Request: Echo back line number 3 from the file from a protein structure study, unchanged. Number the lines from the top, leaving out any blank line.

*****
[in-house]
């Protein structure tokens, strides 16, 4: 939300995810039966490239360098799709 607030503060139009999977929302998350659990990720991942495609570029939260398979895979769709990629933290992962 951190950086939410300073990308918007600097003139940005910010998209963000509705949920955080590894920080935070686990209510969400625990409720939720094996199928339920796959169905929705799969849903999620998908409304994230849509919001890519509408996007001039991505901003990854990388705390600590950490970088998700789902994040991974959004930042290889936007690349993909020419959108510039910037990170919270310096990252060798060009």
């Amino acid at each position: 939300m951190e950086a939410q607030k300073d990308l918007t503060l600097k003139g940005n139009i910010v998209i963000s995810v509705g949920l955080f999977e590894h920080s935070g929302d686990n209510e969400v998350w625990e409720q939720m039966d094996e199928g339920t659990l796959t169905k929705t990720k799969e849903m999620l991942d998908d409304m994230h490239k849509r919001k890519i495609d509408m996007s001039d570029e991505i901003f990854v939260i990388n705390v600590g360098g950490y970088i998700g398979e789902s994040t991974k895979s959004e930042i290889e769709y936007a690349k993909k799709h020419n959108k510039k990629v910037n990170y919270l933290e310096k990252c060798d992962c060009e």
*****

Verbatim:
């Amino acid at each position: 939300m951190e950086a939410q607030k300073d990308l918007t503060l600097k003139g940005n139009i910010v998209i963000s995810v509705g949920l955080f999977e590894h920080s935070g929302d686990n209510e969400v998350w625990e409720q939720m039966d094996e199928g339920t659990l796959t169905k929705t990720k799969e849903m999620l991942d998908d409304m994230h490239k849509r919001k890519i495609d509408m996007s001039d570029e991505i901003f990854v939260i990388n705390v600590g360098g950490y970088i998700g398979e789902s994040t991974k895979s959004e930042i290889e769709y936007a690349k993909k799709h020419n959108k510039k990629v910037n990170y919270l933290e310096k990252c060798d992962c060009e």